2013 car

JavaScript’s Map Object

Often lookup tables/hash maps are implemented as objects in JavaScript. But the Map object is better since it is more specialized:

  • Maps are not inherited from Object, so there are no default keys to accidentally override.
  • It has a size property. Objects keys must be manually counted to get the size.
  • The map key can be any value including an object (object keys auto-convert to strings)

Comparisons are done using ===, so using non-primitive values is not very useful since the original object would have to be used. Though not converting every key to a string does have advantages. For example, this simulates adding to a map over time which a sort by date:

// Rough launch dates in MM/DD/YYYY
const cars = new Map();
cars.set(new Date('09/01/2013'), '4C');
cars.set(new Date('07/04/1989'), 'miata');
cars.set(new Date('09/01/1996'), 'elise');

console.log(cars.size);
// 3

// later in the code
const byDate = [];
cars.forEach(function(value, key) {
  const result = { name: value, date: key };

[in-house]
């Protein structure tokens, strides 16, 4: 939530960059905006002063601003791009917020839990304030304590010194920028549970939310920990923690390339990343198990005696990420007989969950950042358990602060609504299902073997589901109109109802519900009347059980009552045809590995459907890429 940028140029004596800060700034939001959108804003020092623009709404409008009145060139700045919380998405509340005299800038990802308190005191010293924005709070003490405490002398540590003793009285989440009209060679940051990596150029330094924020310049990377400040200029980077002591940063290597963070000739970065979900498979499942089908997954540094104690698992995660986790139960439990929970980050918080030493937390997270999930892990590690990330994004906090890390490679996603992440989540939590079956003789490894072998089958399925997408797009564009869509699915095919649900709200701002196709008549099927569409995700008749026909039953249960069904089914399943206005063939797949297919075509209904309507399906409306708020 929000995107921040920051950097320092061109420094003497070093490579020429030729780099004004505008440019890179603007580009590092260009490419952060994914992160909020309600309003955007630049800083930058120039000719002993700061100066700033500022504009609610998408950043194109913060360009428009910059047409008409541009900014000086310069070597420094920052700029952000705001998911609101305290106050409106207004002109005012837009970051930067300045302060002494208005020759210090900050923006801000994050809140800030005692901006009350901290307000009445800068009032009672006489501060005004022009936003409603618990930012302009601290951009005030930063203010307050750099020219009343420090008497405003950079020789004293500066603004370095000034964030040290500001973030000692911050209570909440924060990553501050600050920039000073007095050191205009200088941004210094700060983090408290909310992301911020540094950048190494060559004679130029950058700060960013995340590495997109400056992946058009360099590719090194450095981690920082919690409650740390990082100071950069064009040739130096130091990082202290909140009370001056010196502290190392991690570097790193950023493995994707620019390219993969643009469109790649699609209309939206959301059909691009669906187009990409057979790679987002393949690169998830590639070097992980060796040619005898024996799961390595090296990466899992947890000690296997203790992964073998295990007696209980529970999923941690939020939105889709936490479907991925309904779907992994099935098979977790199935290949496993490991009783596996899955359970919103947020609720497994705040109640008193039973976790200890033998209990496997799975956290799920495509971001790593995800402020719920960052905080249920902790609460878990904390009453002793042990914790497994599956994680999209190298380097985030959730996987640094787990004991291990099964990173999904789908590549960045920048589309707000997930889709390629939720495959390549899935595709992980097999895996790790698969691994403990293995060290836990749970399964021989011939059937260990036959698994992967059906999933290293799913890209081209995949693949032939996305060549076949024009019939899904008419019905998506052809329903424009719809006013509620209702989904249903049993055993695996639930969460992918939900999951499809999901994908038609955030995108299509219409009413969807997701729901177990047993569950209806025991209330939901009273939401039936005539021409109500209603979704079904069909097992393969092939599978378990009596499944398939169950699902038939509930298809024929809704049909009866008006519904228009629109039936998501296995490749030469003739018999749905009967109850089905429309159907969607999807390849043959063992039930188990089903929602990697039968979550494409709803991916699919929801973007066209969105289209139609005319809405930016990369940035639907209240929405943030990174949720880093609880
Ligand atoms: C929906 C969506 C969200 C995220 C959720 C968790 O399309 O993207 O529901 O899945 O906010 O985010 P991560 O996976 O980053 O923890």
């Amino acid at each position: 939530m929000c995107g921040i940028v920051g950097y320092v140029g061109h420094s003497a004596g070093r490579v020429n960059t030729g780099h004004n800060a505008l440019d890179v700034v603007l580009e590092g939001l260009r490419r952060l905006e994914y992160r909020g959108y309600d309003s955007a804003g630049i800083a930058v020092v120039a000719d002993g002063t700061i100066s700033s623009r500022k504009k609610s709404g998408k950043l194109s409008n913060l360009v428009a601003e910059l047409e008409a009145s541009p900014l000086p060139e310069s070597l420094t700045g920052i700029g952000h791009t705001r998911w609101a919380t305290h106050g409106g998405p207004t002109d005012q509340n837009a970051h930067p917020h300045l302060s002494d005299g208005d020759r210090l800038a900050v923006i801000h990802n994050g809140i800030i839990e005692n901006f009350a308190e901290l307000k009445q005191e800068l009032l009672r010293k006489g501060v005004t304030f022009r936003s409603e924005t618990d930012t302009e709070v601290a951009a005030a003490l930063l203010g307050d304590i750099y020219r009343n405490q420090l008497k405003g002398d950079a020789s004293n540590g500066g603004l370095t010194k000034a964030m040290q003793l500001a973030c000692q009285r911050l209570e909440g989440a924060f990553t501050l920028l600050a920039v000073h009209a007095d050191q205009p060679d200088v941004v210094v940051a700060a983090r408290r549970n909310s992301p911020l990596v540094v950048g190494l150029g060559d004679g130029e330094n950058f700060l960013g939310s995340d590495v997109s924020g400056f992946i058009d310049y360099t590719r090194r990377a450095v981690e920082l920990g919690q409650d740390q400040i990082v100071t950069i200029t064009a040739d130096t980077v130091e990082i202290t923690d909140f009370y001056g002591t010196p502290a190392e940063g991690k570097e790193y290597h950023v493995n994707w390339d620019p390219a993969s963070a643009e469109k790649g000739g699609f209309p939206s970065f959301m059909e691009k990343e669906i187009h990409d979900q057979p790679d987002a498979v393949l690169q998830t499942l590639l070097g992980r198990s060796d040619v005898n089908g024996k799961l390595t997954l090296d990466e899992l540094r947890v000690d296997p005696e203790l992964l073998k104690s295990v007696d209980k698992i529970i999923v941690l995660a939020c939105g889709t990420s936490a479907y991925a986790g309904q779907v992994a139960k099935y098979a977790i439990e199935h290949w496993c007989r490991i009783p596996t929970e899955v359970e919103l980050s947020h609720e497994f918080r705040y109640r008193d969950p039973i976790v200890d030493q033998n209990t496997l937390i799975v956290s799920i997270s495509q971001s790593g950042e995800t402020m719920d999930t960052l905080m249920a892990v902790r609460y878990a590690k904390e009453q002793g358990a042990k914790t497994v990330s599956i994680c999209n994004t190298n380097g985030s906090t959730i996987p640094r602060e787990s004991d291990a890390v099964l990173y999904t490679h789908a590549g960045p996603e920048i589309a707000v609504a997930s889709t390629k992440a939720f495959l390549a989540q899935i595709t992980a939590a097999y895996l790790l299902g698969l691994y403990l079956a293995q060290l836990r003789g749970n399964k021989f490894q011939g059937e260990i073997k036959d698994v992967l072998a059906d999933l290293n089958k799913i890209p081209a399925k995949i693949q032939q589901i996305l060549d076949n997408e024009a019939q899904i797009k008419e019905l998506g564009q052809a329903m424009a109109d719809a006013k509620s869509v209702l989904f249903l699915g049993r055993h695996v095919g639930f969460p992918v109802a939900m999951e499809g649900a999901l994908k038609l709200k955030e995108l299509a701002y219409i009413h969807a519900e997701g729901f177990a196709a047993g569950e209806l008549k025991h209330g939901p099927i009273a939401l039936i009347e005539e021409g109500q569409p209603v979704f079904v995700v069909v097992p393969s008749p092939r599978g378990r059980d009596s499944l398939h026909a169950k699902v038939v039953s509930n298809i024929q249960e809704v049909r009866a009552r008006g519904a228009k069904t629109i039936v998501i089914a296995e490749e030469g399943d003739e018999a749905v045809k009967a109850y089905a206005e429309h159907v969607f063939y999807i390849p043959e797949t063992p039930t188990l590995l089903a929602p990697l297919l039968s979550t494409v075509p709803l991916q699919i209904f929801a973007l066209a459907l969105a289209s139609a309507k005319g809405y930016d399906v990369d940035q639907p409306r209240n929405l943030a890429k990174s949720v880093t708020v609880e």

if (byDate.length === 0 || key <= byDate[byDate.length - 1].date) {
    byDate.push(result);
  } else {
    byDate.splice(byDate.length - 1, 0, result);
  }
});

console.info(byDate);
// [ { name: '4C', date: 2013-09-01T04:00:00.000Z },
//   { name: 'elise', date: 1996-09-01T04:00:00.000Z },
//   { name: 'miata', date: 1989-07-04T04:00:00.000Z } ]

Notice how a normal forEach loop can be added. The loop is also gauranteed to happen in order of insertion while object property iteration order varies per environment. Doing this with an object based hash map would require a strategy like saving each data as a string of its timestamp (making the keys less readable). Then extracting and converting them which is a cumbersome process.